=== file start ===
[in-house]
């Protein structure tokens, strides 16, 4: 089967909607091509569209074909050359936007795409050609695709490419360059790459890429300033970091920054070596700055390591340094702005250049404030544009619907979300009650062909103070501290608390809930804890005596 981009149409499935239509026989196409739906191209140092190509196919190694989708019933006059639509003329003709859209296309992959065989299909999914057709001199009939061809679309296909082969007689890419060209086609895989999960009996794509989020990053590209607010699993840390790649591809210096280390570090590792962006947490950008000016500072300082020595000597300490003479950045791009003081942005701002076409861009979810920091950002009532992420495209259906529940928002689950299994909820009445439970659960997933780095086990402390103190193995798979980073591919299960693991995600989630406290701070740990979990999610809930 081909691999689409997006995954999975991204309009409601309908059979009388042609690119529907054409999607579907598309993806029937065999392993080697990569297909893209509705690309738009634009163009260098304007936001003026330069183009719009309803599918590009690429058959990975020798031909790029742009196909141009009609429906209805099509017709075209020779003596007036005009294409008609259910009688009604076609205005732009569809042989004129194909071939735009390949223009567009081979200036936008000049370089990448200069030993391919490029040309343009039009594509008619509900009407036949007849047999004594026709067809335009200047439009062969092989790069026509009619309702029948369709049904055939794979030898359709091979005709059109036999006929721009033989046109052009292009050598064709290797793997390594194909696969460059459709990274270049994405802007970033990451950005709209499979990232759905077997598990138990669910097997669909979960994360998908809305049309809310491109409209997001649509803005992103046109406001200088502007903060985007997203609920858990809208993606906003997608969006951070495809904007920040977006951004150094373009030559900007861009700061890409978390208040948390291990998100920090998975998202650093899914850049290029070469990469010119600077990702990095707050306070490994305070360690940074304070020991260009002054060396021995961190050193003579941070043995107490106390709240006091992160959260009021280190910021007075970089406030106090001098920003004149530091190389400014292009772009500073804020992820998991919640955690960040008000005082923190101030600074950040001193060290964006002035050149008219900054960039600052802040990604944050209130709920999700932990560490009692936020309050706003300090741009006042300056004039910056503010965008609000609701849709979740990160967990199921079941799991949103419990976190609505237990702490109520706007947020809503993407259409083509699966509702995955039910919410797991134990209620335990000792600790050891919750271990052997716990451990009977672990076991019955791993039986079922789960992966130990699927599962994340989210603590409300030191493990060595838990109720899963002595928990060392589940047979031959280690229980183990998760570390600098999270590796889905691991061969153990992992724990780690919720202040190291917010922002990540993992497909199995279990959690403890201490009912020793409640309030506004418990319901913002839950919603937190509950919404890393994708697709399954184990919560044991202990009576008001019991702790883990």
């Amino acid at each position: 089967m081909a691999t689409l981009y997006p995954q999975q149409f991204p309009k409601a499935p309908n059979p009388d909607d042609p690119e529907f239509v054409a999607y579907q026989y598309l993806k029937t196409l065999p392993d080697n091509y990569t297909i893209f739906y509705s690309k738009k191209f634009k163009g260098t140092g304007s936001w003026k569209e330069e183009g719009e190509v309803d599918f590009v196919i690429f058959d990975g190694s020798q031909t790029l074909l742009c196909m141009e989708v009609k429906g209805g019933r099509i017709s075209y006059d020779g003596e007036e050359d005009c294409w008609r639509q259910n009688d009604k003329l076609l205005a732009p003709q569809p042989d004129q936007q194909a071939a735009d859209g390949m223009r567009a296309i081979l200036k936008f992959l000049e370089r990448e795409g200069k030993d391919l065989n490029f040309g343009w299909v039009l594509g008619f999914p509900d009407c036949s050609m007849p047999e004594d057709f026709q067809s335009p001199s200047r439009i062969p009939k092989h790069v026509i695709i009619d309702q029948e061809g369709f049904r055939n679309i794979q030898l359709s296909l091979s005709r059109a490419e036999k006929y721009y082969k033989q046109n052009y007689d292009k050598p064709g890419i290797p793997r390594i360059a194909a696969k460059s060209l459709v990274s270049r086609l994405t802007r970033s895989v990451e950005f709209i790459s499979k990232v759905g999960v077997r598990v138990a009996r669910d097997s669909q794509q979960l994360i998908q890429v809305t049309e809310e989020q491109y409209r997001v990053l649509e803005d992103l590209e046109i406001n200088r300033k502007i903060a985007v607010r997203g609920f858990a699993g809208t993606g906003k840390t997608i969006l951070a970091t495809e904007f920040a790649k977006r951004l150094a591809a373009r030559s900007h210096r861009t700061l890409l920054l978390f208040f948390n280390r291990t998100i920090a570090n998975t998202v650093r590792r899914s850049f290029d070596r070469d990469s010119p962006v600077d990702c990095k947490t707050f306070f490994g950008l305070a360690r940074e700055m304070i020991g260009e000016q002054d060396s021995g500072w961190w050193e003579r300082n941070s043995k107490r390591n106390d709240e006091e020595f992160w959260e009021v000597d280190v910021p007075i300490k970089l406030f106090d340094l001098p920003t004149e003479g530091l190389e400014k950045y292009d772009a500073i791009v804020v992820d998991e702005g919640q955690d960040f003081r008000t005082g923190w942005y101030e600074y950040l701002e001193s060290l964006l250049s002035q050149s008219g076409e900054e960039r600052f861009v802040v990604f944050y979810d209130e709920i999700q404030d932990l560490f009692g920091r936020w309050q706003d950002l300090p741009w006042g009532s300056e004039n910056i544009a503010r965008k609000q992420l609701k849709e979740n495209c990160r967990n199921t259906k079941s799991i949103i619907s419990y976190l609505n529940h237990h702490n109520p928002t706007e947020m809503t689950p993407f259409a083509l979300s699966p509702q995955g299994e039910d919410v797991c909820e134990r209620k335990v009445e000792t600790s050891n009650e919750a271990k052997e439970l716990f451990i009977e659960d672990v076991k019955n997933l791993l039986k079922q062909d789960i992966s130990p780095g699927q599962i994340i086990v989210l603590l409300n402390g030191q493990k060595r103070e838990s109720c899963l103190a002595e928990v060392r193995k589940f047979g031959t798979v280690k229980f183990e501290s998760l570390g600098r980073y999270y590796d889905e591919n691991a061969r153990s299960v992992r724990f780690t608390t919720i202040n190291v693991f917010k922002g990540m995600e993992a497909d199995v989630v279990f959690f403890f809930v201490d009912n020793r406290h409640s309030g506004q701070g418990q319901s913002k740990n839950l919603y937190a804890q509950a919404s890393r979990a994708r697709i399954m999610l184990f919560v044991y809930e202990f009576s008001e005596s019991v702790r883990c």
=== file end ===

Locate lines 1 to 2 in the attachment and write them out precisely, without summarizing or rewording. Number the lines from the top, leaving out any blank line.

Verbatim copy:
[in-house]
């Protein structure tokens, strides 16, 4: 089967909607091509569209074909050359936007795409050609695709490419360059790459890429300033970091920054070596700055390591340094702005250049404030544009619907979300009650062909103070501290608390809930804890005596 981009149409499935239509026989196409739906191209140092190509196919190694989708019933006059639509003329003709859209296309992959065989299909999914057709001199009939061809679309296909082969007689890419060209086609895989999960009996794509989020990053590209607010699993840390790649591809210096280390570090590792962006947490950008000016500072300082020595000597300490003479950045791009003081942005701002076409861009979810920091950002009532992420495209259906529940928002689950299994909820009445439970659960997933780095086990402390103190193995798979980073591919299960693991995600989630406290701070740990979990999610809930 081909691999689409997006995954999975991204309009409601309908059979009388042609690119529907054409999607579907598309993806029937065999392993080697990569297909893209509705690309738009634009163009260098304007936001003026330069183009719009309803599918590009690429058959990975020798031909790029742009196909141009009609429906209805099509017709075209020779003596007036005009294409008609259910009688009604076609205005732009569809042989004129194909071939735009390949223009567009081979200036936008000049370089990448200069030993391919490029040309343009039009594509008619509900009407036949007849047999004594026709067809335009200047439009062969092989790069026509009619309702029948369709049904055939794979030898359709091979005709059109036999006929721009033989046109052009292009050598064709290797793997390594194909696969460059459709990274270049994405802007970033990451950005709209499979990232759905077997598990138990669910097997669909979960994360998908809305049309809310491109409209997001649509803005992103046109406001200088502007903060985007997203609920858990809208993606906003997608969006951070495809904007920040977006951004150094373009030559900007861009700061890409978390208040948390291990998100920090998975998202650093899914850049290029070469990469010119600077990702990095707050306070490994305070360690940074304070020991260009002054060396021995961190050193003579941070043995107490106390709240006091992160959260009021280190910021007075970089406030106090001098920003004149530091190389400014292009772009500073804020992820998991919640955690960040008000005082923190101030600074950040001193060290964006002035050149008219900054960039600052802040990604944050209130709920999700932990560490009692936020309050706003300090741009006042300056004039910056503010965008609000609701849709979740990160967990199921079941799991949103419990976190609505237990702490109520706007947020809503993407259409083509699966509702995955039910919410797991134990209620335990000792600790050891919750271990052997716990451990009977672990076991019955791993039986079922789960992966130990699927599962994340989210603590409300030191493990060595838990109720899963002595928990060392589940047979031959280690229980183990998760570390600098999270590796889905691991061969153990992992724990780690919720202040190291917010922002990540993992497909199995279990959690403890201490009912020793409640309030506004418990319901913002839950919603937190509950919404890393994708697709399954184990919560044991202990009576008001019991702790883990």